Thoughts About Improving Management Training and Development Programs

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    © Copyright Carter McNamara, MBA, PhD, Authenticity Consulting, LLC.

    Management educators, writers, and leaders all assert that leading and managing an organization will only get more complex and challenging in the future. Therefore, management development programs must evolve to become even more accessible and relevant. Look for these future enhancements to management training and development programs in universities, colleges, and training centers.

    Future management training and development programs will:

    1. Include more courses about methods of organization development.
      This topic will include understanding various typical problems
      that occur in organizations, how to diagnose them, the variety
      of interventions to solve the problems, evaluating the interventions
      and adjusting policies and procedures to avoid the problems in
      the future. (There’s a growing body of information in this
    2. Involve well beyond Fortune 500 companies when designing
      Input to programs design will include leaders who are representative
      of a broad range of organizations, including small businesses and
      non-profit. These organizations are at the forefront of commerce
      and progress in our society — yet many cannot afford necessary
      means to leadership development.
    3. Pilot methods to make management development programs
      more accessible
      For example, two introductory or foundation courses will be held
      at a lower tuition rate, rather than one highly abstract course
      at a higher rate. With wise use of adjuncts or community faculty
      (and there are many available), two courses need not cost twice
      as much as one.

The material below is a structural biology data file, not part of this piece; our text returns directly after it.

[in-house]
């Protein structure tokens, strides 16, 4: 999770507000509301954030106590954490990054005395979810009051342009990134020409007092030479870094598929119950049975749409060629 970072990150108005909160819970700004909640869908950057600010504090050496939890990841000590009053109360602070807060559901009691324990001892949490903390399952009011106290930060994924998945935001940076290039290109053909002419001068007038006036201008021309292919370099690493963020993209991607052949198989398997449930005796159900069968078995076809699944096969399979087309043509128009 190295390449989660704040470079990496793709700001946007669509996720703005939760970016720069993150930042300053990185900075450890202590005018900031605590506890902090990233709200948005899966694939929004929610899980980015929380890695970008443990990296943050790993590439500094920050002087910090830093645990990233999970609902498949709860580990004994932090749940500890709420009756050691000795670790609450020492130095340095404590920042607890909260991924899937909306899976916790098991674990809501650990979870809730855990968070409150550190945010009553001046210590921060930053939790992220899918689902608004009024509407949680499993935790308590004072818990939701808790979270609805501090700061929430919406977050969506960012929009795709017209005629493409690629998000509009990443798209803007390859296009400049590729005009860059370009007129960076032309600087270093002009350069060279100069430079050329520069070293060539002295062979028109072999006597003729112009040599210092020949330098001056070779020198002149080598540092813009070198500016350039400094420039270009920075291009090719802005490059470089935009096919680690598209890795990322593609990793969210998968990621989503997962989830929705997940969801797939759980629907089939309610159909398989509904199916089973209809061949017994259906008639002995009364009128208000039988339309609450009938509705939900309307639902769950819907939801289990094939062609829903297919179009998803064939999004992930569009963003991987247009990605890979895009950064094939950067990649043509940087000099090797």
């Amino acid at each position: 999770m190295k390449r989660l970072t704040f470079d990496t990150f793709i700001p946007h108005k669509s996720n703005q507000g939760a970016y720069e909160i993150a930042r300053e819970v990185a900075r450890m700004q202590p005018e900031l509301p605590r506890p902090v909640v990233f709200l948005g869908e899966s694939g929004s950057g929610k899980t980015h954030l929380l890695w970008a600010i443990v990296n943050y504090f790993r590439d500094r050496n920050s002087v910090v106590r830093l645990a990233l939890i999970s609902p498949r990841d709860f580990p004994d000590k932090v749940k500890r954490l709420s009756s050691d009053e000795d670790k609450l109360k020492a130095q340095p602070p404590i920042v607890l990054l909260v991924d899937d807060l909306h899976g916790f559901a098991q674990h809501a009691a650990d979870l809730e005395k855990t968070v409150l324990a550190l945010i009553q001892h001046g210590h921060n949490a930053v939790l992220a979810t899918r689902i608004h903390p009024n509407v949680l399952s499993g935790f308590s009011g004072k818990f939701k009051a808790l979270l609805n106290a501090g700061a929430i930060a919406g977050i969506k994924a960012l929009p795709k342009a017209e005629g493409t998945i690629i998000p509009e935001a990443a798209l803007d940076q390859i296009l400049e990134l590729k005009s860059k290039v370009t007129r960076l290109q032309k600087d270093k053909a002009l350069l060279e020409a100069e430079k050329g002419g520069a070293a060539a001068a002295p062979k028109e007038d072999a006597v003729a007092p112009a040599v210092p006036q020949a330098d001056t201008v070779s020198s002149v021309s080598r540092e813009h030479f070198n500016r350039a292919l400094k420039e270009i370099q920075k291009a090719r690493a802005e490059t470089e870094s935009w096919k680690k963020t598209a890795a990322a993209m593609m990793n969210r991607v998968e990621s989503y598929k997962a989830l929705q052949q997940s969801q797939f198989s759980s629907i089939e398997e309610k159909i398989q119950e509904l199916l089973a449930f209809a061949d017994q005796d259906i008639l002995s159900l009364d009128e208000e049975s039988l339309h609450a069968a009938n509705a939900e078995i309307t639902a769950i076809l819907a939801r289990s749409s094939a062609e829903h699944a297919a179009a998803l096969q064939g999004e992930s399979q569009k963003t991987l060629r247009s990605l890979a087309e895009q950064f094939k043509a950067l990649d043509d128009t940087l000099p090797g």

4. Keep experienced-based expertise to complement academic
      The use of adjuncts or community faculty brings in experienced-based
      the perspective that strongly complements academic expertise, resulting
      in meaningful courses which remain state-of-the-art, yet grounded
      in the day-to-day realities of running an organization. Word
      quickly spreads among learners about truly meaningful courses,
      which, in turn, provokes strong demand for the courses along
      with long-lasting stature and credibility for the school.
    5. Go beyond theory and competencies-based models to pilot
      more ongoing, process-oriented, and reflective approaches
      These approaches reflect the realities of running an organization
      while developing the reflective skills to “learn how to
      learn.” They spawn the dialogue necessary to retain any
      sense of meaning in today’s chaotic and complex world of
      management. They also spawn the support necessary for learners
      to actually apply what they learn.
    6. Exploit the leverage in leadership development to be gained
      from piloting self-organized groups of learners
      These groups provide highly accessible means to ongoing support,
      complex problem-solving, and continuous learning. These groups
      can be spawned at low-cost and produce a high volume of “grassroots”
      development “courses” where leaders are taught how
      to help each other. These groups can complement traditional classroom-based
      training methods; they need not replace them.
    7. Pilot means to address increasing burnout and cynicism
      in leaders
      Management development does not occur in a safe vacuum devoid
      of the challenges of self-management. Burnout and cynicism are
      not addressed through intellectual rigor — addressing both require
      highly accessible and ongoing forums for venting, dialogue and
    8. Develop evaluation methods to be based more on indicators
      of effectiveness in learners’ organizations and less on
      learners’ reactions to courses
      Learners are increasingly skeptical of the explosion of seminars
      and workshops that promise a great deal, but leave their students
      temporarily feeling good. Learners, trainers, and developers need
      a great deal of help now to learn how to separate style from
    9. Recognize the value of ongoing support to learners and
      Particularly in today’s rapidly changing world, it can be tremendously
      stressful to lead or manage an organization. In these times of
      stress, it’s often quite difficult to intellectually grasp a
      a vast array of intellectual information, store it away for later
      reference, know when to retrieve it, and then readily apply it
      to the current major challenge in the workplace. A strong foundation
      of ongoing support can help learners and leaders to keep an open
      mind to new information, explore various new values and viewpoints,
      and then have the courage to apply this new information in the
      workplace. This strong foundation of ongoing support is every
      bit as much a piece of training and development as is a new binder
      of new information in a course.

    Learn More in the Library’s Blogs Related to Management Development

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